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Trade Machine: Which Falcons draft day trades make sense on offense?

Are there any offensive trades that make sense?

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NFL: Atlanta Falcons at Los Angeles Rams Kirby Lee-USA TODAY Sports

After surveying the defensive crowd for potential Falcons trades this offseason, let’s dive right in with what the team could do on the offensive side of the ball.

As was announced last week, the team officially has two new, tradable comp picks that it can leverage this spring for new talent. Will they opt to do so?

As far as positions go, guard, offensive tackle, fullback and tight end make the most sense for a move, with the quarterback, running back, center and wide receiver spots already settled or likely to add talent elsewhere.

Let’s dive in, shall we?

G Kelechi Osemele for fourth and sixth rounders

If they opt to let Andy Levitre walk in free agency, the Falcons need a new guard...badly. The team is reportedly not re-signing Ben Garland, and has no major commitment right now to either Brandon Fusco or Wes Schweitzer for the future. So, that might need to be rephrased to “the Falcons need new guards...badly.”

Fusco has a chance at sticking around at right guard after a half-season of decent play, but the team could use at least one upgrade. Why not go get one of the NFL’s best guards on one of its worst teams?

The Raiders are in firm rebuilding mode, but they’ve a Pro Bowl-level talent in Osemele. He’s a mauler and excels in the run and pass game. If the Falcons are serious about returning to the playoffs, getting Osemele in house would be a huge boost. He could, hypothetically, slot in between Jake Matthews and Alex Mack and give the team the strongest link on its offensive line in ages.

Osemele will be 30 when the league year begins, and is only at a cost of $10-11 million a year for the next two seasons. For an elite player at the position, that’s not all that bad.

GM Thomas Dimitroff has punted investment in the interior offensive line over the years, but he’s said in the past the Alex Mack deal and returns have turned his heart on putting money there.

With the potential to patch up other spots on the OL with the draft/in-house options, why not splurge with a player in his prime at a spot you desperately need talent for? Get Osemele here, strike a new deal, and thrive. With Dirk Koetter noncommittal to what blocking scheme he’ll primarily use, having Osemele around would be splendid.

And, for what it’s worth, Dimitroff visited with Oseleme in 2012 in the draft, Koetter’s first season with the team.

G Austin Corbett for a third rounder

The Cleveland Browns have one of the better interior offensive lines in the NFL, with guards Joel Bitonio and Kevin Zeitler both locked up on big contracts for the next few seasons and J.C. Tretter in house for two more as the center.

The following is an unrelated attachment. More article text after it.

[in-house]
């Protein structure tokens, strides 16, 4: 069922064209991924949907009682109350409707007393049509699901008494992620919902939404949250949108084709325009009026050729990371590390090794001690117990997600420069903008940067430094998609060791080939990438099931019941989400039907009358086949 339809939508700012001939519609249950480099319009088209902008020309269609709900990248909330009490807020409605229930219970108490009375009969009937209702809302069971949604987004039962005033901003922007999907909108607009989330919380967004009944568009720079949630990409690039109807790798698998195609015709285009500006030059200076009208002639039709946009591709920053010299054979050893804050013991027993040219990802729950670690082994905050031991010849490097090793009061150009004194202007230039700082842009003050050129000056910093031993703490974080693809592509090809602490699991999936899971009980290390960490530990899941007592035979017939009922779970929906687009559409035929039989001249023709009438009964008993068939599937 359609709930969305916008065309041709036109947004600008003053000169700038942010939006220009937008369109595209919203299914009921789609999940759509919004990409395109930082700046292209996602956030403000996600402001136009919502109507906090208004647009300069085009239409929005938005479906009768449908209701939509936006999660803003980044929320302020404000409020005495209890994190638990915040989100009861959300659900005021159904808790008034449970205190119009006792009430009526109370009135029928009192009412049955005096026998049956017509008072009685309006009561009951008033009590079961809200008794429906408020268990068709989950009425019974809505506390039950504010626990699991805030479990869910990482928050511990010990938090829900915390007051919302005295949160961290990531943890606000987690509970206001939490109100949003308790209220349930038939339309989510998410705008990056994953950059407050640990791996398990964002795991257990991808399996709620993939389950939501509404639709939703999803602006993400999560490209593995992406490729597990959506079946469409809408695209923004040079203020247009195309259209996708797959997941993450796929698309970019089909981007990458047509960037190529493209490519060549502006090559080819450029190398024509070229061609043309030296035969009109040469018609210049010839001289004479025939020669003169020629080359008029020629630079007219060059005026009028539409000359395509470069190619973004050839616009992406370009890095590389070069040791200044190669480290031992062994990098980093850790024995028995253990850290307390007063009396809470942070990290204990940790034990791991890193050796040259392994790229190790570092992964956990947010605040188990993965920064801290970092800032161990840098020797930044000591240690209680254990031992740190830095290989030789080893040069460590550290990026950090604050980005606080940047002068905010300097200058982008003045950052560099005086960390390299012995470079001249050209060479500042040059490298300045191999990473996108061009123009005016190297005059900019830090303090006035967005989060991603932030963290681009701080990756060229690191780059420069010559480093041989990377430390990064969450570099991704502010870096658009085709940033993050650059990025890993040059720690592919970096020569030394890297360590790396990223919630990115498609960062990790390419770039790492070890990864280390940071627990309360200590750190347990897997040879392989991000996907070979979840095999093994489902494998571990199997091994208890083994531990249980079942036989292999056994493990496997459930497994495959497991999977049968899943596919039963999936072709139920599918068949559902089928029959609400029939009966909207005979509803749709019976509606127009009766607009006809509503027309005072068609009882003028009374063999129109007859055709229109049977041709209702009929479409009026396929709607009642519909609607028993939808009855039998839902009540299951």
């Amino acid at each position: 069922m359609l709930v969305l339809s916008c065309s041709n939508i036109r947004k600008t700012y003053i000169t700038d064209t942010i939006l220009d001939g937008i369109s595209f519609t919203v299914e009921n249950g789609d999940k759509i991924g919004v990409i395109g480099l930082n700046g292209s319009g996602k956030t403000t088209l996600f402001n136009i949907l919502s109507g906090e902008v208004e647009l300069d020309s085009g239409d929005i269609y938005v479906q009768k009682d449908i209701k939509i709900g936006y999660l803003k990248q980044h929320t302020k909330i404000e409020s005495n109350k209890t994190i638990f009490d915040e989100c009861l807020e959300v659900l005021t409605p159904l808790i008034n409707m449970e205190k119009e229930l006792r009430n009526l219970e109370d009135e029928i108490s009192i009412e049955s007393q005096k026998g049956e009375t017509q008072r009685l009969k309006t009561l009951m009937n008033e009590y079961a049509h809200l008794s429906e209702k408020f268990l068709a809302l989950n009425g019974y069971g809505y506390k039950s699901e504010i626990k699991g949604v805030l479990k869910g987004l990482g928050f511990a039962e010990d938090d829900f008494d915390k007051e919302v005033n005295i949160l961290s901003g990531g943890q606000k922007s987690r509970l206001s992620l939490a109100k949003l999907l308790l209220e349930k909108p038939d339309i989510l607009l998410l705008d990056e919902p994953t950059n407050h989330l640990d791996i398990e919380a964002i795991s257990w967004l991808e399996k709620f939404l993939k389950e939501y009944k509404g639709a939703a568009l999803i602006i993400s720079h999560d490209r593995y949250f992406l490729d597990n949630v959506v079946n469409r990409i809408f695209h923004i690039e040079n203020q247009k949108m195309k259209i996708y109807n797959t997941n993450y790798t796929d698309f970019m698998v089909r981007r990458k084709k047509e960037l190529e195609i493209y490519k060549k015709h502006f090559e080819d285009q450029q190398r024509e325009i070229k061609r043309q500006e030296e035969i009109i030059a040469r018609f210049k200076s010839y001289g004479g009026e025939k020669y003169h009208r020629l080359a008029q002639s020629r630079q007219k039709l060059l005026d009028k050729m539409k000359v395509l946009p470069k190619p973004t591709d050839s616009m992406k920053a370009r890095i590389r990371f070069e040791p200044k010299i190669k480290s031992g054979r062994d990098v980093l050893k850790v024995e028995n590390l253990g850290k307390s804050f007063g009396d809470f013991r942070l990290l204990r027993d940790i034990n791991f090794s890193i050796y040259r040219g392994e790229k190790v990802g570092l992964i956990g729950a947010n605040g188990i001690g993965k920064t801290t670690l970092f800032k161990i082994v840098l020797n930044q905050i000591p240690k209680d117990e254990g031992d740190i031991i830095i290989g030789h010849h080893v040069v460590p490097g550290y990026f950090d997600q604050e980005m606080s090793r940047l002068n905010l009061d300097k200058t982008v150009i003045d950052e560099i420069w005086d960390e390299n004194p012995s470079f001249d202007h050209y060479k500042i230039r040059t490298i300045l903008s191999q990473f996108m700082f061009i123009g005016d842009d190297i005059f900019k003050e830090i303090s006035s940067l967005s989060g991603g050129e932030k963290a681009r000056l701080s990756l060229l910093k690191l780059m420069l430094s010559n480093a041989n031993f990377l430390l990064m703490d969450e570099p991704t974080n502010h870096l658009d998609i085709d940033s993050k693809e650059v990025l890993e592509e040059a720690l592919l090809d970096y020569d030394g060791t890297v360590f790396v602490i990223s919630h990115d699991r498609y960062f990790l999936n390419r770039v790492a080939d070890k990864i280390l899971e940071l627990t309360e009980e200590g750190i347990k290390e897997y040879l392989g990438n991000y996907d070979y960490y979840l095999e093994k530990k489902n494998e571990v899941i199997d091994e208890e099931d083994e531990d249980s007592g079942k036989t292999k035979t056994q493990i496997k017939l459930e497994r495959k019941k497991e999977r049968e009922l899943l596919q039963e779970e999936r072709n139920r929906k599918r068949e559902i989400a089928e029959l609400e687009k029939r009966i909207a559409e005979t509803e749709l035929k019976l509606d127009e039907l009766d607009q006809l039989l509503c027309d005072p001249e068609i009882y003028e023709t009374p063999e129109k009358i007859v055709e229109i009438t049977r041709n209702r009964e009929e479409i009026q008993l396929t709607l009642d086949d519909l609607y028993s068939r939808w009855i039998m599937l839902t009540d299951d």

The Browns curiously added guard Austin Corbett in the 2018 draft, though the team really has no use for him as a starter at the moment. Desmond Harrison and Chris Hubbard are the starters at tackle, making a positional transition all the more unlikely for the Nevada alum.

Younger players being traded tend to be a bit more pricey because of the youth and potential, and it’s not really common to see a guy drafted less than a year ago get moved. But Cleveland is trying to build its roster to contend for the playoffs, and they might be interested in flipping Corbett for a third and adding to other spots.

The Falcons could give Corbett a shot at guard right away and see how he does. Now, investing this high of a pick would mean the team is serious about him, but it’s not necessarily a pick that has to start right away. This would be a fascinating move to add a guy who could be either the right or left guard of the future on a good compensation rate.

It might be worth Atlanta giving GM John Dorsey a call and seeing what he thinks.

FB Patrick DiMarco for a seventh rounder

It was stupid for Atlanta to ever let DiMarco walk, a clear whiff from the front office after his 2017 departure.

The team hasn’t found stability at the position since his departure, and now DiMarco is stuck on a changing Buffalo offense in a league that devalues his position. The Falcons have also de-emphasized the position since Steve Sarkisian took over in 2017, but with Koetter’s return, that may change. Why not make a reunion happen?

DiMarco could probably be had for a seventh-round pick, which would get his contract off Buffalo’s books and give them the chance to add elsewhere.

It just makes too much sense; Atlanta rights an old wrong, and settles the fullback spot for the immediate future with a fan favorite who is also good at his job.

Other trades:

The Chargers haven’t done a ton with guard Forrest Lamp after he missed his 2017 season with an ACL tear and was a reserve guard in 2018. The Falcons could, say, flip a fourth or fifth rounder over to Los Angeles to see if Lamp could thrive with a change of scenery.

Lions reserve OL Joe Dahl could be someone Atlanta throws into a competition for one of the guard spots. PFF gave him a 72.4 grade for his 2018 snaps, though they list him as a tackle. The same goes for Kenny Wiggins, though his PFF grades weren't as high.

So that’s what we’ve got! The options are a bit less plentiful on offense, with OL play across the league not exactly what it should be. When you find a guy, you tend to want to keep him.

You all have any ideas?